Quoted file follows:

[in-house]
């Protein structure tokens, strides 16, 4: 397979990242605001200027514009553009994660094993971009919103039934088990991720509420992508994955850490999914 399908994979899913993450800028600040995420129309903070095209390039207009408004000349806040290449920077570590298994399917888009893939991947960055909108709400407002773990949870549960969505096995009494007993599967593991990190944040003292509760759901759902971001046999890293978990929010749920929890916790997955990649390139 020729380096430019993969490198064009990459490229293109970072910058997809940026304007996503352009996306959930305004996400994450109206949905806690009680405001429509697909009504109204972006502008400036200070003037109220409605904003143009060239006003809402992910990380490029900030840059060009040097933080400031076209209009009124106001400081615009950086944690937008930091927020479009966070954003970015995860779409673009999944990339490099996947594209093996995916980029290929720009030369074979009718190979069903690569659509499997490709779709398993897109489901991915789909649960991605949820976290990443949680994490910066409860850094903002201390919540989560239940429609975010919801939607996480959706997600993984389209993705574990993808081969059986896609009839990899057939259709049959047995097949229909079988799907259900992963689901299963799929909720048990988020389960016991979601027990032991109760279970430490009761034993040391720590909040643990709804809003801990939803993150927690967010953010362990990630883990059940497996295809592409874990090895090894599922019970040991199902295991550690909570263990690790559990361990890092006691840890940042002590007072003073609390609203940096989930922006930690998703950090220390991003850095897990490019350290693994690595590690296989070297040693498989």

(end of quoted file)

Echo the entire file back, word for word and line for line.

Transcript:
[in-house]
């Protein structure tokens, strides 16, 4: 397979990242605001200027514009553009994660094993971009919103039934088990991720509420992508994955850490999914 399908994979899913993450800028600040995420129309903070095209390039207009408004000349806040290449920077570590298994399917888009893939991947960055909108709400407002773990949870549960969505096995009494007993599967593991990190944040003292509760759901759902971001046999890293978990929010749920929890916790997955990649390139 020729380096430019993969490198064009990459490229293109970072910058997809940026304007996503352009996306959930305004996400994450109206949905806690009680405001429509697909009504109204972006502008400036200070003037109220409605904003143009060239006003809402992910990380490029900030840059060009040097933080400031076209209009009124106001400081615009950086944690937008930091927020479009966070954003970015995860779409673009999944990339490099996947594209093996995916980029290929720009030369074979009718190979069903690569659509499997490709779709398993897109489901991915789909649960991605949820976290990443949680994490910066409860850094903002201390919540989560239940429609975010919801939607996480959706997600993984389209993705574990993808081969059986896609009839990899057939259709049959047995097949229909079988799907259900992963689901299963799929909720048990988020389960016991979601027990032991109760279970430490009761034993040391720590909040643990709804809003801990939803993150927690967010953010362990990630883990059940497996295809592409874990090895090894599922019970040991199902295991550690909570263990690790559990361990890092006691840890940042002590007072003073609390609203940096989930922006930690998703950090220390991003850095897990490019350290693994690595590690296989070297040693498989």